Debra Gay Anderson is Associate Professor, College of Nursing, Chandler Medical Center, Lexington, Kentucky. Mary Kay Rayens is Associate Professor, University of Kentucky Colleges of Nursing and Medicine and School of Public Health and Associate Director, Biostatistics Consulting Unit, Chandler Medical Center, Lexington, Kentucky.
Factors Influencing Homelessness in Women
Article first published online: 5 JAN 2004
Public Health Nursing
Volume 21, Issue 1, pages 12–23, January 2004
How to Cite
Anderson, D. G. and Rayens, M. K. (2004), Factors Influencing Homelessness in Women. Public Health Nursing, 21: 12–23. doi: 10.1111/j.1525-1446.2004.21103.x
- Issue published online: 5 JAN 2004
- Article first published online: 5 JAN 2004
- social support;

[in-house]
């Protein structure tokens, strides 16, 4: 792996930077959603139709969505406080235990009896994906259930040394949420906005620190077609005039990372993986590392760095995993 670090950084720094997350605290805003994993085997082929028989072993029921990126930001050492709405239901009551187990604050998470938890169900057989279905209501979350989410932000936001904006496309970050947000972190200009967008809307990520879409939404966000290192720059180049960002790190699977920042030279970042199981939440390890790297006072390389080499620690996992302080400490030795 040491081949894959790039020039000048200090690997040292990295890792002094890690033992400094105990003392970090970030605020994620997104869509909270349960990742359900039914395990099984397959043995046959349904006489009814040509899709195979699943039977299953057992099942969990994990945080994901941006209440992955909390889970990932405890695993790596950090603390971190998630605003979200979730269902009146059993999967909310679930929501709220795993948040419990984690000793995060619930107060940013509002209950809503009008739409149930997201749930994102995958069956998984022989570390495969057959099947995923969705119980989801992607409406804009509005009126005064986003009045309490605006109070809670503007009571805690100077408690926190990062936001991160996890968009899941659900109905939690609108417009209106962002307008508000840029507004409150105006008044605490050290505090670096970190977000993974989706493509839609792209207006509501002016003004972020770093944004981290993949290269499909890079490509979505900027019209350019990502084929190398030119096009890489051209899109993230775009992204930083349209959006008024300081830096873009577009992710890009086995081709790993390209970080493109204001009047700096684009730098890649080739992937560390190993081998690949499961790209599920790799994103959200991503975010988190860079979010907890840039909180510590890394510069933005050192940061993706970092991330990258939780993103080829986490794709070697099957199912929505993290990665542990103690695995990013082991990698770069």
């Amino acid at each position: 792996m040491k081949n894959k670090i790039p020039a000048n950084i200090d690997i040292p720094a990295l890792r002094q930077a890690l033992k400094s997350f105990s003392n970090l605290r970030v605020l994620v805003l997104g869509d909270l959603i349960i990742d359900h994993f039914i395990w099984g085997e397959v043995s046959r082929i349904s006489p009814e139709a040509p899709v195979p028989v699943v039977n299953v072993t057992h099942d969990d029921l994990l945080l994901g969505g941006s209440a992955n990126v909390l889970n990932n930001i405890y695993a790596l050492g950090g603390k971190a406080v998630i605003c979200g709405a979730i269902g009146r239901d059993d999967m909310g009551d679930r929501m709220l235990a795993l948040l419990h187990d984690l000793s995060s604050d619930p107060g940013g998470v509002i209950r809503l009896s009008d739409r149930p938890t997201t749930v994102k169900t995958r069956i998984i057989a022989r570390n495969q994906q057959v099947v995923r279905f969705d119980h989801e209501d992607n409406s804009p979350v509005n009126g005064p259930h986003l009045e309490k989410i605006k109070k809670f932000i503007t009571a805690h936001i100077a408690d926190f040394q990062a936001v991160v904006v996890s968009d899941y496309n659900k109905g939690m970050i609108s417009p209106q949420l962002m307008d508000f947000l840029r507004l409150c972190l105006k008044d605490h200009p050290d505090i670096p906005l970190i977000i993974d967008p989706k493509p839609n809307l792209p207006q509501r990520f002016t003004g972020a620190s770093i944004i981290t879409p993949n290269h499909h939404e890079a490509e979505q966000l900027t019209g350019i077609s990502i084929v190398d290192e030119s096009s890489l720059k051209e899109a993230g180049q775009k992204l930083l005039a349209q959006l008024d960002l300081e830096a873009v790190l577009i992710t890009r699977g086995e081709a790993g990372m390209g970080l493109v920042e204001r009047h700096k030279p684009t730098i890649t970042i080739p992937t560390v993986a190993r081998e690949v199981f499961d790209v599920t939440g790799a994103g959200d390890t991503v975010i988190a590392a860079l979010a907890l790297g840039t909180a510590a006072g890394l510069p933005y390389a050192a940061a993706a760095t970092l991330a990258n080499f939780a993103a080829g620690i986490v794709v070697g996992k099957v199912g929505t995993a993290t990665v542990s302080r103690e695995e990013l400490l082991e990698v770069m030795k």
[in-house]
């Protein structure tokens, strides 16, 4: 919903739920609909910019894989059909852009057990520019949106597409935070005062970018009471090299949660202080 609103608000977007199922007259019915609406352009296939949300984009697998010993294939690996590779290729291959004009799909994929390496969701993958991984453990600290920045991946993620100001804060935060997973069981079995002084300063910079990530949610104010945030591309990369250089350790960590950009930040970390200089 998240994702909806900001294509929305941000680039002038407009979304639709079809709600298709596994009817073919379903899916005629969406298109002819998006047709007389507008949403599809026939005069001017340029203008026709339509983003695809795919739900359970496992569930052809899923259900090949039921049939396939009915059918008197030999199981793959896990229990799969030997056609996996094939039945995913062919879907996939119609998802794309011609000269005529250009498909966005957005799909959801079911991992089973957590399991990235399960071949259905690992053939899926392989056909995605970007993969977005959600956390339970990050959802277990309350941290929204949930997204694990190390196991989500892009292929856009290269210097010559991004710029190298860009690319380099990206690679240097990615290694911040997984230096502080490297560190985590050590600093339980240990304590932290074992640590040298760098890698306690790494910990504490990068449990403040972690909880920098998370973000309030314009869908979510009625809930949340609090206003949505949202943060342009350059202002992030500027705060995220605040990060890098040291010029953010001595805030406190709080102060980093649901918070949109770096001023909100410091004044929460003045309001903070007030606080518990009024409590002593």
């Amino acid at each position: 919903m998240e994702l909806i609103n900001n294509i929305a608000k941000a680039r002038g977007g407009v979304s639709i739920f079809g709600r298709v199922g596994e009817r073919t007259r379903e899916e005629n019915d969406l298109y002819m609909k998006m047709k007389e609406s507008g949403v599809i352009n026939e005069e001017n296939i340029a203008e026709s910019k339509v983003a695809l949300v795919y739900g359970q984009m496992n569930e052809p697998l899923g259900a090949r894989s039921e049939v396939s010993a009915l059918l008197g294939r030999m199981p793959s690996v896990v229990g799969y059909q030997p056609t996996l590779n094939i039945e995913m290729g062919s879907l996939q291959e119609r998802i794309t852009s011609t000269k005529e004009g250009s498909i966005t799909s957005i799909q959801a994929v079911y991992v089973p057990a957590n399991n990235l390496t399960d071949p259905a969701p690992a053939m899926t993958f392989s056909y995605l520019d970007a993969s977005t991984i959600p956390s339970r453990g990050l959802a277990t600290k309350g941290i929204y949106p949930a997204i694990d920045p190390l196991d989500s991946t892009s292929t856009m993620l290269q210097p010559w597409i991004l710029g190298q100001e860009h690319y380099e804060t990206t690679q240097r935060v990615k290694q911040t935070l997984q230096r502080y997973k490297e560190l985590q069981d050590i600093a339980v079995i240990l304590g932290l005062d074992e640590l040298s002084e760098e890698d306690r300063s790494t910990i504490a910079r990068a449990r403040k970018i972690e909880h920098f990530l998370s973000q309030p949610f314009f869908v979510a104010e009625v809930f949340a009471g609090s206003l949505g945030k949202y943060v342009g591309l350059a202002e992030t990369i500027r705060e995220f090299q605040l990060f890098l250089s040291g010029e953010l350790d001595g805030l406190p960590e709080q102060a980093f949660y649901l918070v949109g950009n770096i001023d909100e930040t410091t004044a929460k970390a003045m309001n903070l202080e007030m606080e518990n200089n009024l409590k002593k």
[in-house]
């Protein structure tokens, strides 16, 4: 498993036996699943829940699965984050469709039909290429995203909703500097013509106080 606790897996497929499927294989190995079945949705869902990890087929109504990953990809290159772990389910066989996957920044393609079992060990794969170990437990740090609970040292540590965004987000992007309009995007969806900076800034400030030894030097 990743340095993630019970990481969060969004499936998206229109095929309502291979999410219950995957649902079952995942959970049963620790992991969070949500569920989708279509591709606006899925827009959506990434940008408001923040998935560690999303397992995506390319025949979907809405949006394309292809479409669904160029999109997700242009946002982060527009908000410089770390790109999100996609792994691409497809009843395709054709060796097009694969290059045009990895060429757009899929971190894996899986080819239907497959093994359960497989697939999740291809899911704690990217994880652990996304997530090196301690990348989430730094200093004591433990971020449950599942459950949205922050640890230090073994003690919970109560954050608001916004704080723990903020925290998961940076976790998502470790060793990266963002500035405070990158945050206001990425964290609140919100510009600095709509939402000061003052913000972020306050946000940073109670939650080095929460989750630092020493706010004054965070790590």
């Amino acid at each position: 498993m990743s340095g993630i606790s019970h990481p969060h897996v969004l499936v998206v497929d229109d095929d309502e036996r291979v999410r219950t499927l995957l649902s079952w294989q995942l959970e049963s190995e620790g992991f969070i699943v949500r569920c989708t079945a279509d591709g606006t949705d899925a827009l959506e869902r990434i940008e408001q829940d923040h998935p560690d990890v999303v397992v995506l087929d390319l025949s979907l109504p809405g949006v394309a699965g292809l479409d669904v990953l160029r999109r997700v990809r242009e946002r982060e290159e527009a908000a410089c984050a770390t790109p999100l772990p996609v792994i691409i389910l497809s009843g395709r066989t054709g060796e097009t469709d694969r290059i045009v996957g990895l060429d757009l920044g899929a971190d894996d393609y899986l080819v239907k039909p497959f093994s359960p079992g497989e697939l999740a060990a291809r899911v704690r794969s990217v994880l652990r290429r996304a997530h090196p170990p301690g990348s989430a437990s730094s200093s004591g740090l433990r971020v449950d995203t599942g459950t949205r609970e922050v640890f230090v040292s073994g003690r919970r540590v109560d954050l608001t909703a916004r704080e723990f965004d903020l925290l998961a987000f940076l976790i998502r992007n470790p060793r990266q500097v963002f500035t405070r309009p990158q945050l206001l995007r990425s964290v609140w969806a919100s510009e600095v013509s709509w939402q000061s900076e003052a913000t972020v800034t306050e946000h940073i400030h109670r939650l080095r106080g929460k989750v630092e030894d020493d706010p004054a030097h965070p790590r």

Abstract The specific aims of the article were to: (i) compare childhood experiences of intimacy and autonomy as they occurred in the families of origin of women who have and women who have not experienced homelessness; (ii) compare social support, reciprocity, and conflict as they occurred in the childhood support networks and in the current support networks of women who have and women who have not experienced homelessness; (iii) examine the relationships between intimacy and autonomy in families of origin and the social support networks from childhood of women who have and women who have not experienced homelessness. Descriptive correlational design: 255 women were interviewed to determine levels of intimacy, autonomy, social support, reciprocity, and conflict in childhood relationships. The ANCOVA models for each of support, reciprocity, and conflict indicated a significant group effect. The post-hoc analysis for support indicated that the homeless group was significantly lower in support and reciprocity and significantly higher in conflict than the never-homeless groups. The never-homeless, never-abused group scored significantly higher on autonomy and intimacy than the homeless or the never-homeless, abused groups. This study demonstrates the significance of families of origin and learning how to develop and utilize support systems in preventing or reducing homelessness.